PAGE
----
In 1976 Robert Lasala walked across the stage at Revere High School to receive his diploma from former Superintendent of Schools William Hill and former State Rep. William Reinstein who had a message for him on the day of his graduation. “They stopped me and told me to go back to my parents and tell them I just got hired by the School Department,” said Lasala. That moment began an illustrious career of one of the most beloved staff members of Revere Public Schools (RPS) ever to walk the school’s halls. While only standing only 5’3” Lasala made up for his small stature with a gigantic personality, a candid ability to tell it like it is, a love for hard work and dedication and a style all his own.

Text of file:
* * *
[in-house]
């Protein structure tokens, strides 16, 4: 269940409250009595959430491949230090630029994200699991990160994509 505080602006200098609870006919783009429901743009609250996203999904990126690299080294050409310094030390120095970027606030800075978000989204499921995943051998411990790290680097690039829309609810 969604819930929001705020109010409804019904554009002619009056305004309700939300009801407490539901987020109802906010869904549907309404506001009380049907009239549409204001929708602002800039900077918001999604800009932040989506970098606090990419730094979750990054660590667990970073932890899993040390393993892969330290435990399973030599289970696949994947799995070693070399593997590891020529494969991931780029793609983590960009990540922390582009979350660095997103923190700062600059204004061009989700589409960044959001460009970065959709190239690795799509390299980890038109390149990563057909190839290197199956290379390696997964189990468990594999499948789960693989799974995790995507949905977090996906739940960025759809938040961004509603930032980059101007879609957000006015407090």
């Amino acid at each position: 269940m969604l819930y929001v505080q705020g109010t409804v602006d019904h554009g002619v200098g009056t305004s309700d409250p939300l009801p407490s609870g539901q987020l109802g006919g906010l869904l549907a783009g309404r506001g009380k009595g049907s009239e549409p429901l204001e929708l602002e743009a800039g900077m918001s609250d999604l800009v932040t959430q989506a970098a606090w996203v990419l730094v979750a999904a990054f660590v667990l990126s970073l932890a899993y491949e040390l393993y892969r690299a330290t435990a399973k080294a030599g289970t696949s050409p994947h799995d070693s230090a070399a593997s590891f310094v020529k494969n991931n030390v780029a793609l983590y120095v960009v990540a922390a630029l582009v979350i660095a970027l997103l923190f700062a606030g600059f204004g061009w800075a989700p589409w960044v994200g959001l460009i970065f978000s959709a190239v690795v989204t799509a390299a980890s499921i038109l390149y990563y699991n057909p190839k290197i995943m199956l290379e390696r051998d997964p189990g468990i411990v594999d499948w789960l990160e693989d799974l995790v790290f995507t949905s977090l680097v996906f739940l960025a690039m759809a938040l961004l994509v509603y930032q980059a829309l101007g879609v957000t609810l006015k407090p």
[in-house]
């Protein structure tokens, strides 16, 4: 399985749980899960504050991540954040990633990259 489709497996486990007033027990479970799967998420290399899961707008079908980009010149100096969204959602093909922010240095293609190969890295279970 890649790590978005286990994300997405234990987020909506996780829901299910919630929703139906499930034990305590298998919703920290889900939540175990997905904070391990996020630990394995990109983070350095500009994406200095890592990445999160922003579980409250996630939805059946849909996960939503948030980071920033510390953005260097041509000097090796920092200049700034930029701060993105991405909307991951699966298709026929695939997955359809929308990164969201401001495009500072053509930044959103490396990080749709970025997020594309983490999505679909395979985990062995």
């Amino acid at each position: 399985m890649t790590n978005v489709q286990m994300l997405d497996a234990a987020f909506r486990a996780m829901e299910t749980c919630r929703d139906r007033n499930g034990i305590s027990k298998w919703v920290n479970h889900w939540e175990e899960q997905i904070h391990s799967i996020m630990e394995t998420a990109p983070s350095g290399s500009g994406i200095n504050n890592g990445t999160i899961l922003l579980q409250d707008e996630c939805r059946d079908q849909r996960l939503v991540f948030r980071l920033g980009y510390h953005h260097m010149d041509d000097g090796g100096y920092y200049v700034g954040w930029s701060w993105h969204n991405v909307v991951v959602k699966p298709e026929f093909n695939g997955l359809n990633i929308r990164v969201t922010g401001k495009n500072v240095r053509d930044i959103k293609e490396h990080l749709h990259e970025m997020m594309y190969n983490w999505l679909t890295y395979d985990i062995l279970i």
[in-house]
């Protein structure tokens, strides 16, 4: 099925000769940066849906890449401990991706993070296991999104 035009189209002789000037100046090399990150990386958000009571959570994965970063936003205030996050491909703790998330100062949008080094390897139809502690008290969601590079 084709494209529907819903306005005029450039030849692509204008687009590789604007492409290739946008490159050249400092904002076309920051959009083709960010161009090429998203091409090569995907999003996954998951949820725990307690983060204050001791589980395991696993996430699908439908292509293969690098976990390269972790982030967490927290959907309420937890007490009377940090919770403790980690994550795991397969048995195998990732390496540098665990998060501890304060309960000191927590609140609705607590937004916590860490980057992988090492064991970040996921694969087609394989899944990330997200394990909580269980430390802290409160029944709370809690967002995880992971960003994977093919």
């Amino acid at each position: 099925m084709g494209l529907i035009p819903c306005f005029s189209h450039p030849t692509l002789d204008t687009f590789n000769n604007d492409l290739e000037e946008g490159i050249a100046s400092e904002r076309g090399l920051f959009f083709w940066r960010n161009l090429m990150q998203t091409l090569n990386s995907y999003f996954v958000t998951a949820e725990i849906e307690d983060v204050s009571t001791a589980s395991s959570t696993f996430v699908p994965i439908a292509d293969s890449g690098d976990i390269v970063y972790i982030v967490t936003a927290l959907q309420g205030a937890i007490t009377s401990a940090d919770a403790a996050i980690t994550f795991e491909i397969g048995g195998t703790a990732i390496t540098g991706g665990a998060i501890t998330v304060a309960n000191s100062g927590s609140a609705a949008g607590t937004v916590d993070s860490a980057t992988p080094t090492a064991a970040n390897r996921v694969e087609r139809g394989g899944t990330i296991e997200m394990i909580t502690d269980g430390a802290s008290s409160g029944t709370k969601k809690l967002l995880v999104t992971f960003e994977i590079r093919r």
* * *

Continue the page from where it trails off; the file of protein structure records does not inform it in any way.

If you ask anyone in Revere there has never been or never be another Robert Lasala. However, this school year Lasala announced he will be retiring from RPS at the end of the school year. While he’ll remain part time next school year to train his replacement he’s looking forward to years of retirement. “You know, I got my start at Revere Public Schools as a dedicated student that came here to learn,” said Lasala. “I went to school every day and showed I was capable and able to help the school system in any way they needed help.” Growing up on Conant Street in Revere Lasala attended nearly every school in Revere from the old Lincoln School on Malden Street to the Whelan School to the Paul Revere to the Garfield School. But it was at Revere High School that Lasala shined. Each day he attended school impeccably dressed in a suit and tie, came ready to learn and was eager to carve a niche for himself after graduation. When he arrived at Revere High his reputation already preceded him as an honor roll student and someone that, when asked to perform a task, would follow it through to the very end. “I created everything that I’ve been doing for these past 44 years as well as some stuff the department doesn’t know about,” said Lasala. So instead of outsourcing a support staff position to a professional, RPS hired Lasala as the schools’ Supply Inventory Clerk. “At the time my duties were overseeing all the supplies for all the schools in Revere,” said Lasala. “I was in charge of all the shipping and receiving and made sure all the supplies teachers and students needed got to their classrooms.” However, as years went on Lasala began wearing more and more hats in his role at RPS. “I was RPS’s copier. I did all the printing for all the schools. I did all the banking for the schools. I did all the mailings for the schools. I was also the liaison between all the schools and city hall as well as a lot of other ‘behind the scenes’ business for the schools,” said Lasala. Looking back on his days as a student and later as an employee of RHS, Lasala has nothing but respect for Revere Schools. “I made an impact by becoming an employee right out of high school,” said Lasala. “I think that’s a good story don’t you agree? All of my memories over the years is the joy of being able to come into contact with well educated students and people and all of them helping to make the man I am today. I think I’ve done alright for myself. Think of it how many people get to work in the same school they attended as a student. What I’m doing now I did as a student first. Revere gave me two things–a great education by great educators and I got a job for myself. The schools taught me how to become someone in life. Someone who makes an impact.” The man who Lasala is today is something that will be hard to replace for RPS. “I’m a service that is hard to beat,” said Lasala. “I have saved RPS a lot of money over the years. Since I’ve been here we don’t have to outsource for printing, for a supplier, for a banker, for mailings. Unfortunately I made it look easy and now everyone is saying the next person will have ‘big shoes’ to fill.” As a gentleman that has achieved all his goals in life Lasala said he looks forward to retirement and staying at home with his wife of 25 years, Pricilla. “I’m a professional drummer, I’m very active with St. Anthony’s Parish but mostly I’m going to enjoy my home,” said Lasala who is renovating his house. “I’m a fanatic and have to have everything be just so. Kind of like my office here at the school.” In the end Lasala said he just wants to be remembered as someone who always treated people with respect. “No one is better than anyone else,” said Lasala. “That is what this job and life has taught. If you are a gentleman, tell it like it is and treat people with respect you will get the same back.” With that said there will truly never be another Robert Lasala.